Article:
Dating your Donors, Part 4: Defining the Relationship

Defining the relationship might be even scarier than the first date.  Some are happy to let the relationship flow naturally, others can’t just ‘be’ in it, but have to discuss it all the time. You know which side you’re on. When it comes to the relationship between the donor and the organization, it’s imperative, for both sides, to know where you stand.

Who are 'we'? (Courtesy of mtsofan)

What are ‘we’?

A person is never just a ‘donor’.  If they support your organization then they also fall into several other categories (unless and until you or they have made the decision that they don’t) including potential volunteer, peer-to-peer fundraiser, major gift prospect, planned gift prospect, prospective board member, prospective committee member, etc.  A good fundraiser is always looking to appropriately enhance the relationship. Defining the relationship also allows you to communicate with them more efficiently and effectively.  Your database system should have a way for you to categorize people & entities so they can progress along defined experience tracks.  Make sure those systems are functioning and used to your advantage.

Seeing other people

One of the best things to learn about someone is their other giving practices.  “You’re my top charity by far” is much different than “you’re one of about a dozen I support”.  Both give your relationship some definition.  Both mean that stewardship is crucially important but the first may lend itself to volunteer positions, testimonials or strong peer-to-peer efforts.  The second means you need to put some effort into making sure the person values what the organization does and communicate those results so you stay on (or even move up) the list.

When to break up

So it’s that moment that you both know might be coming but neither want to admit.  Do you give it one last try? Or let it shrivel and die so you both can move on?  A break up between a donor and an organization is hard for both.  You’ve both invested time, energy, emotion and money.  When is it time to move on?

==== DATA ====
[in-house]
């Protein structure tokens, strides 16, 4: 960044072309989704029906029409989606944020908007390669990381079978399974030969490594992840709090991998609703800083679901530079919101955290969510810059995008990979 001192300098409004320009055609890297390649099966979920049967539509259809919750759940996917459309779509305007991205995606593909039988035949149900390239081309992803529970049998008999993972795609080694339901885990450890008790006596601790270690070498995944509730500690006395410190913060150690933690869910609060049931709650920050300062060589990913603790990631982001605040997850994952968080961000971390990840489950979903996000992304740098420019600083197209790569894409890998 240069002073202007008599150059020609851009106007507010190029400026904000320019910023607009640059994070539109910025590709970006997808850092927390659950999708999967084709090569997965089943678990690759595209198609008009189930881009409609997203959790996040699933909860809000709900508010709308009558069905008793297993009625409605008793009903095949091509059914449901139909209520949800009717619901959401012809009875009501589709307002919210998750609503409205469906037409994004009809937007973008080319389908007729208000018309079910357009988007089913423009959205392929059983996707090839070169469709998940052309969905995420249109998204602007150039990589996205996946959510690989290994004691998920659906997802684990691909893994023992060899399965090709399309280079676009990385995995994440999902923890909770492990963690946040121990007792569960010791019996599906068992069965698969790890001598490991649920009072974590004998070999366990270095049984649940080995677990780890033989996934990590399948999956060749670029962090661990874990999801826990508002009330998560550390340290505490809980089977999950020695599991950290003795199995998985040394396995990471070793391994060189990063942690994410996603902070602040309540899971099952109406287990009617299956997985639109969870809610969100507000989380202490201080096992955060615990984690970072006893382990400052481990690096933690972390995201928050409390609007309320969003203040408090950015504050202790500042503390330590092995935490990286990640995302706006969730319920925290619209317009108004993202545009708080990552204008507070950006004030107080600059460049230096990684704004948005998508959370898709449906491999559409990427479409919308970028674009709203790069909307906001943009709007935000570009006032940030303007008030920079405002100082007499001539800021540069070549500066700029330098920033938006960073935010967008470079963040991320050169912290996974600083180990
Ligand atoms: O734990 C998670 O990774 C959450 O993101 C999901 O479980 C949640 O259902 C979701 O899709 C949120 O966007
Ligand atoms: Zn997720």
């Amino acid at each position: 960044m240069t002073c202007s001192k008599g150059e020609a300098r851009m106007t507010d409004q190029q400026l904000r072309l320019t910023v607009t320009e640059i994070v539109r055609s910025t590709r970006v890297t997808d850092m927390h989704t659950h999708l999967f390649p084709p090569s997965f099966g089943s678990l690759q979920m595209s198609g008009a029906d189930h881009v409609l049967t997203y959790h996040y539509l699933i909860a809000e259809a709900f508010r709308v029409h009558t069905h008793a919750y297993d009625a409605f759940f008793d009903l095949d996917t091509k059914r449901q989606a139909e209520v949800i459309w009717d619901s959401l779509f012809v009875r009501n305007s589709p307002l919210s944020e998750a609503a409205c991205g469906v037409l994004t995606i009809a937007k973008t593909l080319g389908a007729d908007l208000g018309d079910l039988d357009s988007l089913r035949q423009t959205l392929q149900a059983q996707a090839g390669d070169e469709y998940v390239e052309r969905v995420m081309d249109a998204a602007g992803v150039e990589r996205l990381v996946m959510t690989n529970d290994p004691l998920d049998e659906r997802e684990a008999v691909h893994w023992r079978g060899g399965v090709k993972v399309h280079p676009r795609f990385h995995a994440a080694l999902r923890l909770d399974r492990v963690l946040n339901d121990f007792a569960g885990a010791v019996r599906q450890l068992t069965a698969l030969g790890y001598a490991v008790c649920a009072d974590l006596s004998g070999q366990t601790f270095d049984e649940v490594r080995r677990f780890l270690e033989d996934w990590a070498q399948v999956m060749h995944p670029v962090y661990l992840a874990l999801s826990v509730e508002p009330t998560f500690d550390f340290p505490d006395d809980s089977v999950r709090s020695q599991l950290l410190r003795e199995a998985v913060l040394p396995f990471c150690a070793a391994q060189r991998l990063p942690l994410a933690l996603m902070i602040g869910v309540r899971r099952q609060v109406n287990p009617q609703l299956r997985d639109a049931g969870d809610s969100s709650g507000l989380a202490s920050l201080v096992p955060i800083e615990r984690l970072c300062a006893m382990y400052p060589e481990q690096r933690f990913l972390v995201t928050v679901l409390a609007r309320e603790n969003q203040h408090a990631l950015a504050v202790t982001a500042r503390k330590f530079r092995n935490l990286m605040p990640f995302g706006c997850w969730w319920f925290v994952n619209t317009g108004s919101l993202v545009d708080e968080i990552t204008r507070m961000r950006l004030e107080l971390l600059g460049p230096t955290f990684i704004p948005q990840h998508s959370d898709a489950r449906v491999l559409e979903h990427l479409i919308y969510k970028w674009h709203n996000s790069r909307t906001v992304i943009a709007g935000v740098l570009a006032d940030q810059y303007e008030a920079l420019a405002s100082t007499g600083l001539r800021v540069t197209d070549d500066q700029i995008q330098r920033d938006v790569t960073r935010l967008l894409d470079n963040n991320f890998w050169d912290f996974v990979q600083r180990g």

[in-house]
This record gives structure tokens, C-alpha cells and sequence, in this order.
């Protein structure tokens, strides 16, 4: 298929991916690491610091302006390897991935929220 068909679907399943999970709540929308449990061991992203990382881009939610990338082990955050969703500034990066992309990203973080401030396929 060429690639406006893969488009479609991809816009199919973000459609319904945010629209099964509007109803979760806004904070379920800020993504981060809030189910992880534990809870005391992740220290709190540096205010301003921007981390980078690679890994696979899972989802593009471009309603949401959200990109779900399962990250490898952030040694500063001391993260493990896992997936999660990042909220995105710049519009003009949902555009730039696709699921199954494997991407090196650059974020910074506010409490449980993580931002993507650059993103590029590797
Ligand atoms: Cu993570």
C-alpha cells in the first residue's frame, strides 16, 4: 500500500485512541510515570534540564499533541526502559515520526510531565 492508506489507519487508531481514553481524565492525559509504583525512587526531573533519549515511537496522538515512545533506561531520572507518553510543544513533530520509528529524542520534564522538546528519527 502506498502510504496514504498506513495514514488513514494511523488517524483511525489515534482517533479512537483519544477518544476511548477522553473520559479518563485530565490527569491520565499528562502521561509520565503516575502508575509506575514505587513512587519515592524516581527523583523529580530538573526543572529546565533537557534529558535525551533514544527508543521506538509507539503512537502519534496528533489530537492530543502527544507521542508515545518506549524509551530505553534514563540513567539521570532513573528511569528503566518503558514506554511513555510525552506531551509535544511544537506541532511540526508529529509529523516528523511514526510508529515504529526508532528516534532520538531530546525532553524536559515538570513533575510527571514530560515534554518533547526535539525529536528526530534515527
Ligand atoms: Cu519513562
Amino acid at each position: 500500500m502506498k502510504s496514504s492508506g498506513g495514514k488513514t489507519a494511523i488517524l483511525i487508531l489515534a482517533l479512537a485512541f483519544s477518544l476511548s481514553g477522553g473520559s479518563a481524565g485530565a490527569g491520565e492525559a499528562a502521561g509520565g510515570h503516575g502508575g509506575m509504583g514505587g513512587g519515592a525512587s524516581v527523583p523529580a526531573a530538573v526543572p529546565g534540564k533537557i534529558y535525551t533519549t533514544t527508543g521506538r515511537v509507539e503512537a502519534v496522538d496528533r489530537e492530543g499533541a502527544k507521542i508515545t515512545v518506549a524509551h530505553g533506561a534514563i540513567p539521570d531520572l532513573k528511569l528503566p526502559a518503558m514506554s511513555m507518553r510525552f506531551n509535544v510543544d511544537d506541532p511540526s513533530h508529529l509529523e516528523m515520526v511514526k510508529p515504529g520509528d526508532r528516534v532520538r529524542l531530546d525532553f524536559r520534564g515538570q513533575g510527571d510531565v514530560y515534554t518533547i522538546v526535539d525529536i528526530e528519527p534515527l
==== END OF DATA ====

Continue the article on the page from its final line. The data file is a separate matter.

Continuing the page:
Adrian Sargeant at the Center on Philanthropy at Indiana University maintains a ‘donor life cycle’ is around 5-7 years.  If most established organizations run their data, they’ll find an overwhelming number of their ‘committed’ donors lapse during that time. It’s in that period where you need a new ‘DTR’ conversation.  Review the last few years of involvement and communication.  Engage them in a conversation about what’s next. They may have a new cause that interests them as people’s giving tendencies can be finicky. That’s ok. Don’t push hard and be desperate.  Ask them if they can help you engage new support to replace what they’ve So happy, yet so sad...done for your annually. Insert your Old Yeller or White Fang analogy here.  Give ’em a hug and let them run off into the wilderness. They’ll remember you fondly and may direct other people your way when given the opportunity.

They may, however, be perfectly content continuing to support your organization at the usual level, or they may be in a better position to join the next level of donors.  If they are a strong board or advisory board prospect, have that conversation.  Lastly, get feedback.  Let them share what they’ve seen over they years.  They’ve been around for a while for a reason – and if you’re quiet enough to hear that, you’ll gain insight on how exactly to share another 5-7 wonderful years together.

How do you delicately define the relationship?

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